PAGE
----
Situation in Kenya
First of all, thank you for all of you who have been praying for us and for the country of Kenya during this time. Since our last email we have been so encouraged and blessed by your emails to us. It’s good to know when we click “Send” it doesn’t just go out into the vacuum of space, but that people are actively following what is going on and praying along with us. Thank you! Secondly, sorry for the long email, we’ve been trying to keep these things short but we have had so many things happen in the past 30 days we needed to tell you about.
Things were pretty tense at the beginning of January, and have fluctuated wildly since then. Threats of riots, sounds of gunfire, and constant visitors to our door from Kibera remind us that this situation is far from over. A lot of forgiveness will need to happen first, and that is a supernatural act that can only come from Christ and his power to transform minds and humble hearts. AIM is continuing to monitor the situation for the safety of all of its’ missionaries in Kenya and we still feel confident in their experience, judgment, and guidance for us during this time.
The Body of Christ in Action
Despite being in this difficult situation, we have been blessed and encouraged to see the body of Christ at work around us and through us. Many churches here have stepped up to the challenge to take care of the displaced and hungry and wounded.We had a unique opportunity to partner our sending church, Dulles Community, with a church in Kibera that was housing 300 refugees but had no way to feed them. At the time Kibera was (and still is, depending on the day and the violence) a very desperate place, because food vendors had been looted and chased out of town (or killed) and it became very expensive and dangerous even to possess food. Dulles Community was ready to give, willing to share (1 Tim 6:18) and provided 3 meals a day for those 300 people for 2 weeks during the most desperate time. We were just blessed to have been a part of connecting the body of Christ to each other.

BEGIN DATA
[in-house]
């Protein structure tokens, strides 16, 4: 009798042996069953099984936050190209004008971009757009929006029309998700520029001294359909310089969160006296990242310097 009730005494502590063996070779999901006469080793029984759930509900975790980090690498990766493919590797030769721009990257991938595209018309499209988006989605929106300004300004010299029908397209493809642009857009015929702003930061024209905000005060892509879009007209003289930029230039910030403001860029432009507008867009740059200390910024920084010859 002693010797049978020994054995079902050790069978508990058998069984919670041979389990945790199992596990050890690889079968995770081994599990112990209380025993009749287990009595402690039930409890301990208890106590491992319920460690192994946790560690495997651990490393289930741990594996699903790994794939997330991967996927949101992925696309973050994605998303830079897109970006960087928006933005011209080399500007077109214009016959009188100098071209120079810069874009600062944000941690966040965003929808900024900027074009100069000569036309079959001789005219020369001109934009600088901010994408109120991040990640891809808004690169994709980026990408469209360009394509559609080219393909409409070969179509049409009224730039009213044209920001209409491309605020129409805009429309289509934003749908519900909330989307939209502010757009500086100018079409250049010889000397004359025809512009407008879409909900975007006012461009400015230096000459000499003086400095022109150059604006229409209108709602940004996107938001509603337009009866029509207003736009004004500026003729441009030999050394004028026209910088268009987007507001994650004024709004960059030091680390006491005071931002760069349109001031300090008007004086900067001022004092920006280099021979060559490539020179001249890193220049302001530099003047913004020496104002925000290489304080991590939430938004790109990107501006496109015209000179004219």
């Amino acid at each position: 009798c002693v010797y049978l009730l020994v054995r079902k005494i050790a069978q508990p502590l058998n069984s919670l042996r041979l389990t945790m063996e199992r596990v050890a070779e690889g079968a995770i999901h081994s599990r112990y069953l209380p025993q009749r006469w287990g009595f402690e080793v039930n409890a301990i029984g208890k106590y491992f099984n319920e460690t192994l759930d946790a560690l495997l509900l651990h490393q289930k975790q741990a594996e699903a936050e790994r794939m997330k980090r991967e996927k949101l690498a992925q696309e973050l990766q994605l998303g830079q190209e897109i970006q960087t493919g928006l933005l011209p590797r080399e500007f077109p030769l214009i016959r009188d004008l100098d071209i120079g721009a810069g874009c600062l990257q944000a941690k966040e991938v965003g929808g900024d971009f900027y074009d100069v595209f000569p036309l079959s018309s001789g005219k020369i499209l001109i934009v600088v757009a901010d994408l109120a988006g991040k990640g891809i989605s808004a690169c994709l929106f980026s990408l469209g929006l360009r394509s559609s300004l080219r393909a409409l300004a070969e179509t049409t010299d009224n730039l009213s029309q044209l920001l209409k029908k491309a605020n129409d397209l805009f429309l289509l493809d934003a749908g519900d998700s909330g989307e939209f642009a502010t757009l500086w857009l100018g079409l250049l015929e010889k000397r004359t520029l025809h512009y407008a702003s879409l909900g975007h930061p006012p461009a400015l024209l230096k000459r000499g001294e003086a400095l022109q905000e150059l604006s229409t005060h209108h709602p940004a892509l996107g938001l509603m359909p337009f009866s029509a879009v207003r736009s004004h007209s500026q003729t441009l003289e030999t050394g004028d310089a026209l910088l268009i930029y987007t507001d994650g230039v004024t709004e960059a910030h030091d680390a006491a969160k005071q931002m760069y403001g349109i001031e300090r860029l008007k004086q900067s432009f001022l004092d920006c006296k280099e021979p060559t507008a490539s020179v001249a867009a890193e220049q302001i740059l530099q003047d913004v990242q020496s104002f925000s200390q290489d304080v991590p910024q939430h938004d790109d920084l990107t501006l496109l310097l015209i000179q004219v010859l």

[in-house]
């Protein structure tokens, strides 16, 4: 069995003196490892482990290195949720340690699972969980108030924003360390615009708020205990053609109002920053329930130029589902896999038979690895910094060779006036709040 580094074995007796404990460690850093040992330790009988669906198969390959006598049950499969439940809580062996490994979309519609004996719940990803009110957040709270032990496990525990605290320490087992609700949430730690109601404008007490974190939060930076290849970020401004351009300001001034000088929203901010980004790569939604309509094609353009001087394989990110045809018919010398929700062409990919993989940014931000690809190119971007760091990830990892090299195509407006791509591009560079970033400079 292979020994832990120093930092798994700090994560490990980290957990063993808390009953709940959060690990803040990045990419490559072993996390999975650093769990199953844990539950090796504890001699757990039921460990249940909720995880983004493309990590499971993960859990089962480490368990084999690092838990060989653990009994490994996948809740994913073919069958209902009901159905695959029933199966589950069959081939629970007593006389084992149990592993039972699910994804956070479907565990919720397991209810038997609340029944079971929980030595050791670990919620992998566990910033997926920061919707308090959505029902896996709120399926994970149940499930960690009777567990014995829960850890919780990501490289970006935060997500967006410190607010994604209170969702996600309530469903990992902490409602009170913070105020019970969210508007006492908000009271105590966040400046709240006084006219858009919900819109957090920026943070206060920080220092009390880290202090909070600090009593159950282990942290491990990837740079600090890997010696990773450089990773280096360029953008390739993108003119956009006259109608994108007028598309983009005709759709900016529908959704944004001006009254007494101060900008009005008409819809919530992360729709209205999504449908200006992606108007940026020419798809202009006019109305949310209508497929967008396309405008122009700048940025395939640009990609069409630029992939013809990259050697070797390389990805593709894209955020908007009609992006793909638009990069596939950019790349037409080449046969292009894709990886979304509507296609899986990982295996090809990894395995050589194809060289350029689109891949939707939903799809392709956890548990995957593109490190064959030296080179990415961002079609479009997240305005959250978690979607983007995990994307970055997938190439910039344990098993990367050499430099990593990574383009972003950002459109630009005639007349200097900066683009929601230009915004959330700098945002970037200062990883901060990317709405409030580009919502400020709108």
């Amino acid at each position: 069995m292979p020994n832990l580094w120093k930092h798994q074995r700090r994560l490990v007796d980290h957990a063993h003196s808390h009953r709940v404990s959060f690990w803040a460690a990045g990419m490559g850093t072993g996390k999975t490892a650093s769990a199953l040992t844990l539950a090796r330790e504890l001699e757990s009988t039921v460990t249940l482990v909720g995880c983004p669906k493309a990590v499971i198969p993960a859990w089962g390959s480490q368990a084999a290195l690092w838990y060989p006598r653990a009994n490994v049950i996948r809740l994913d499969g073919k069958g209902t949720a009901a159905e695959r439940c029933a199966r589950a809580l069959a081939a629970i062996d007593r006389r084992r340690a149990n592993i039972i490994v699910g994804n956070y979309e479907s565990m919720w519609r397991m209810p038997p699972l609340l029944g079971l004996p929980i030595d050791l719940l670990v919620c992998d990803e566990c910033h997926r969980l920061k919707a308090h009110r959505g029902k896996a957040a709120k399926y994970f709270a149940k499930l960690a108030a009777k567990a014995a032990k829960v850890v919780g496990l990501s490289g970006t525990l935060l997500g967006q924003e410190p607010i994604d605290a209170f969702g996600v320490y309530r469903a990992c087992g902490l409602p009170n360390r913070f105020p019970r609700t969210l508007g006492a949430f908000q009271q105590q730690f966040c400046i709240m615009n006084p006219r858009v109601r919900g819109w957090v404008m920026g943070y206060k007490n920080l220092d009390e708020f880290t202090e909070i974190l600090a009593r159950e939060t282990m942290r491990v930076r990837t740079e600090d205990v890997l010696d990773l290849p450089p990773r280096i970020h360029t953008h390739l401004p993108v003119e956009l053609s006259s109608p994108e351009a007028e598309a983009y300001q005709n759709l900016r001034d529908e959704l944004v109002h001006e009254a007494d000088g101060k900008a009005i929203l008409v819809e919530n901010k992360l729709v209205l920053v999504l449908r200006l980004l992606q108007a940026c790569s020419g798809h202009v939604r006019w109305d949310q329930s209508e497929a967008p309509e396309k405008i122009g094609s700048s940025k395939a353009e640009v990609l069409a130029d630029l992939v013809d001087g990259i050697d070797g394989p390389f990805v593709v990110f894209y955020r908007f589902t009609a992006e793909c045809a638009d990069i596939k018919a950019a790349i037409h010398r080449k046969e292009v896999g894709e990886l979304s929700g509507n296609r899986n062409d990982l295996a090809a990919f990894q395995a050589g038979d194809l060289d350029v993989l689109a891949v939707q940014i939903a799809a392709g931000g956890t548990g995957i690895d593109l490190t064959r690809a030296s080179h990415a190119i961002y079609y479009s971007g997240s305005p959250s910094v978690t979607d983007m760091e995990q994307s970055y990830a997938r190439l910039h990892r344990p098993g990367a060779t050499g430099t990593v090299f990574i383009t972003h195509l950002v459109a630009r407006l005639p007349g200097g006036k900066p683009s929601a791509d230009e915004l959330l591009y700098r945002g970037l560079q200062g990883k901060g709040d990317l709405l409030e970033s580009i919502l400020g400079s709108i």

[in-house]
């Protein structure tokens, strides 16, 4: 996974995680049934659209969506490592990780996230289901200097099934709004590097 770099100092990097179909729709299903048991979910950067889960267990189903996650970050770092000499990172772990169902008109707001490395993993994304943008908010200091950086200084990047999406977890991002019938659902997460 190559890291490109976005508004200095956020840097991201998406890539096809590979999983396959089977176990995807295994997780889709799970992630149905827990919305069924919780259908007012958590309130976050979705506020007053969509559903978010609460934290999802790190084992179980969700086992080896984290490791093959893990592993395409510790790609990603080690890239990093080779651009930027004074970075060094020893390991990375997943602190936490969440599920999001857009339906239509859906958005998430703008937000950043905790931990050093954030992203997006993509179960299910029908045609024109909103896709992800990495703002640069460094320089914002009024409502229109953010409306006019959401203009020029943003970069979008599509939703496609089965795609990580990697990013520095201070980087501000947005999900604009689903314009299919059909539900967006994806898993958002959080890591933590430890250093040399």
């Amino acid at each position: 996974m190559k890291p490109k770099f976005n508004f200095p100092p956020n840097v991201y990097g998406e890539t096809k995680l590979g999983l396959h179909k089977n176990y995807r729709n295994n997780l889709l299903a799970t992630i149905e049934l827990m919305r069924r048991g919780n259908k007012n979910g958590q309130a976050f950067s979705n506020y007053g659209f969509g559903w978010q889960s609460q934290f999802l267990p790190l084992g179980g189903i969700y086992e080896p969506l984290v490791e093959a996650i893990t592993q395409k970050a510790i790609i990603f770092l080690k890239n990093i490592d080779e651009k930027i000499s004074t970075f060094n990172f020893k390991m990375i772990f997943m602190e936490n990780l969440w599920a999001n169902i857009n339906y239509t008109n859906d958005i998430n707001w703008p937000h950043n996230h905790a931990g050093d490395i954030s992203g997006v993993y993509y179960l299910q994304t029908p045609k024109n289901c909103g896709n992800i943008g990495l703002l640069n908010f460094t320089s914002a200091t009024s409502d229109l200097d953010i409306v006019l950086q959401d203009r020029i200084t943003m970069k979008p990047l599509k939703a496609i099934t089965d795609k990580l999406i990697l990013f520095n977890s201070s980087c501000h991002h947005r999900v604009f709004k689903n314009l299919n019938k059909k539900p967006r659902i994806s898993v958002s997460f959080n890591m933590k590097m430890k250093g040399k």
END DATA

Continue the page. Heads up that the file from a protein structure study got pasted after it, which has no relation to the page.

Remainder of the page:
We have also realized that the greatest way we can make an impact here is to help those whom God puts us in contact with. We have people at our door everyday who are hungry and in need. It has been our goal to give out food to anyone who needs it – as there have been people across the country without consistent food for the past month. Also, just today we were able to help out some Kenyan friends – he was in western Kenya and unable to get home to Nairobi, as there are no buses running right now. We were able to connect him with an AIM AIR plane that was landing nearby and he is home now safe and sound with his family. It’s things like that which help us to know we are here for a reason.